The SAT and the PSAT are pretty similar exams. In fact, the PSAT is part of how your student can prepare for the SAT. However, when you compare the PSAT vs. SAT, you’ll see some very important differences.
Understanding the purpose of these two tests and how they are used in your student’s academic career is an important part of preparing your child for college. Let’s take a look at key differences now!
PSAT vs. SAT: Purpose
The PSAT and SAT are similar but serve very different purposes.
The purpose of the SAT is pretty simple. The SAT is a standardized test that is intended to measure a high school student’s readiness for college. It gives colleges and universities a common data point that they can use to compare similar students.
The SAT score your child receives will have a big impact on what colleges they are able to gain admission to, and what merit aid they will be offered at those schools.
Your student can take the SAT multiple times to try to get better scores, but they will have to pay for the exam each time. However, it’s better to prepare well and take the test once or twice than to take it over and over hoping something will change.
The PSAT has two purposes. One, it helps students prepare for the SAT using an exam that is substantially similar, but without the pressure to “do or die.” The PSAT is not used for college admissions, but it gives students a good idea how well they’ll do on the SAT.
The PSAT taken during the junior year of high school is also the qualifying test for the National Merit Scholarship, which is why the full name of the exam is PSAT/NMSQT.
The PSAT can only be taken once per year, generally in 9th – 11th grade.
Content in the PSAT vs. SAT
The content in the PSAT is structured the same as the SAT. There’s a reading/writing component and a math component.
However, the PSAT is about 15 minutes shorter. Because it’s intended for juniors, some of the questions are grade-appropriate for 11th grade rather than the SAT which is aimed a 12th graders.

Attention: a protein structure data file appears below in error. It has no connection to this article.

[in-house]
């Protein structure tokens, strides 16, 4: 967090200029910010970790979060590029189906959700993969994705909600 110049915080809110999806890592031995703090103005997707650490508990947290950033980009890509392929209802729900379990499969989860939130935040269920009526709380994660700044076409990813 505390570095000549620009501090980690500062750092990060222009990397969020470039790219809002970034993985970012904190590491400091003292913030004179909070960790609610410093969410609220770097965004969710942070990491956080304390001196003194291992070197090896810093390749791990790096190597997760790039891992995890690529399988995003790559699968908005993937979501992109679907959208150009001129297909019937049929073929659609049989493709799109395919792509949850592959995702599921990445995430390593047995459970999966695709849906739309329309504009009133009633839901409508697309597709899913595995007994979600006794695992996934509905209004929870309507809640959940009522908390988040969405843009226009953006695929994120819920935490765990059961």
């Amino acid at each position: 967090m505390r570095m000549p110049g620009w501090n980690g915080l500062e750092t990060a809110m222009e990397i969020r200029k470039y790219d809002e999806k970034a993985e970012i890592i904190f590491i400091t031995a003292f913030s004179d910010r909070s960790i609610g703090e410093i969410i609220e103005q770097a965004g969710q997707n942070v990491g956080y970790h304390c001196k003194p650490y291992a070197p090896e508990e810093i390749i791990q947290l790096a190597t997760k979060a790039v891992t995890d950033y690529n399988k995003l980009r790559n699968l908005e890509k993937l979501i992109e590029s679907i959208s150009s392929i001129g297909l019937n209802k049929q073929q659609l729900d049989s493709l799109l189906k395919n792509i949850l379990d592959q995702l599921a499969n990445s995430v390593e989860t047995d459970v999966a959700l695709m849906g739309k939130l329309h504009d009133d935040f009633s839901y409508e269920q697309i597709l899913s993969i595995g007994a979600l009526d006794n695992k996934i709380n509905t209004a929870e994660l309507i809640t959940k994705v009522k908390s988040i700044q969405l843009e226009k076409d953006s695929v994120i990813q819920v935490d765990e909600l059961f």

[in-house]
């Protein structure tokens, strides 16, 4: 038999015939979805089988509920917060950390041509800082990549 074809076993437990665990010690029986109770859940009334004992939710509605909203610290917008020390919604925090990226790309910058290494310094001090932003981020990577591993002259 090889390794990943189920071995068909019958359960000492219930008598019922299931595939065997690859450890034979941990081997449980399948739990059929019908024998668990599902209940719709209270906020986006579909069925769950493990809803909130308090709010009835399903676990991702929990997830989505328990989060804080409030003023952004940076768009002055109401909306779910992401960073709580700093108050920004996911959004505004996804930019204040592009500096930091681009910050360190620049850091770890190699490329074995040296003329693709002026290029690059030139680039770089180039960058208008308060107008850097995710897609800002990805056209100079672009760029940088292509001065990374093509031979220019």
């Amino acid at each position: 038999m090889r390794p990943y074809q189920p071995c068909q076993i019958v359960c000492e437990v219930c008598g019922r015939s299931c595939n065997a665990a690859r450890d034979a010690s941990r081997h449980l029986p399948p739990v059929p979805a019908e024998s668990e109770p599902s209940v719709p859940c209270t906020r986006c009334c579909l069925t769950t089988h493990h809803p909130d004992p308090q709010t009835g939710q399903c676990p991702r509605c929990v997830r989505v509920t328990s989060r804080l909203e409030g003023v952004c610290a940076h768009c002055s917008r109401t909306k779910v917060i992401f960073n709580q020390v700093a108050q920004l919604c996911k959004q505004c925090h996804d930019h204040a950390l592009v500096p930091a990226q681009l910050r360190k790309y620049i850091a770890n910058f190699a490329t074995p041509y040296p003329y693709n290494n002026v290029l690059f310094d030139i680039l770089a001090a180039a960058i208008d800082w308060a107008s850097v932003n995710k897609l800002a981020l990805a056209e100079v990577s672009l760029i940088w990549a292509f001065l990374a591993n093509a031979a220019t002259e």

You’ll notice that the PSAT score range is 320 – 1520, while the SAT score range is 400 – 1600.
The PSAT is an excellent preparation for the SAT because it has the same types of questions and covers the same areas. When you prepare for reading and writing for the PSAT, for instance, you’re covering the same material that will help you do well on the SAT.
PSAT to SAT Conversion
The PSAT and SAT are so similar that you can read your PSAT score as equivalent to your expected SAT. In other words, if you got a 1400, you can expect around a 1400 on the SAT too.
Of course, if your score is extremely high, you can expect it to match a higher SAT score. For instance, if you get the maximum of a 1520 on the PSAT, you may be able to reach the maximum of 1600 on the SAT.
If you aren’t happy with your PSAT score, don’t despair! You have plenty of time to do test prep for the SAT and improve your results. You’re not locked into that exact score – it’s just a record of where you stand on that particular day.
Preparing for the PSAT and SAT
The good news when it comes to looking at the PSAT vs. SAT is that the preparation is the same for both exams.
If you feel that your student is capable of getting a high enough score to qualify as a National Merit Scholarship Semifinalist, it pays to put a lot of work into preparing for the junior-year PSAT. All of that work will carry over when it’s time to take the SAT as well, since the same subject areas are tested in much the same way.
If the junior year PSAT didn’t go well, there’s still a lot of time to get ready for a better score on the SAT. Your student can take advantage of study guide books, online programs, and paid test prep tutoring. Before you choose what to invest in, be sure to ask for recommendations from those whose students did well.
Members of our Paying For College 101 Facebook group recommended the following resources that their students had success with….
Choose the Right School For Your Family
Testing and preparation are only part of the picture when it comes to getting your child into the right college. You also want to find colleges and universities that are generous with merit aid. Sometimes even being a National Merit Semifinalist can open doors!
If you’re interested in which schools can give the most aid for your family, we’re here to help. Check out our College Data Spreadsheet today to find the colleges most generous with merit scholarships!
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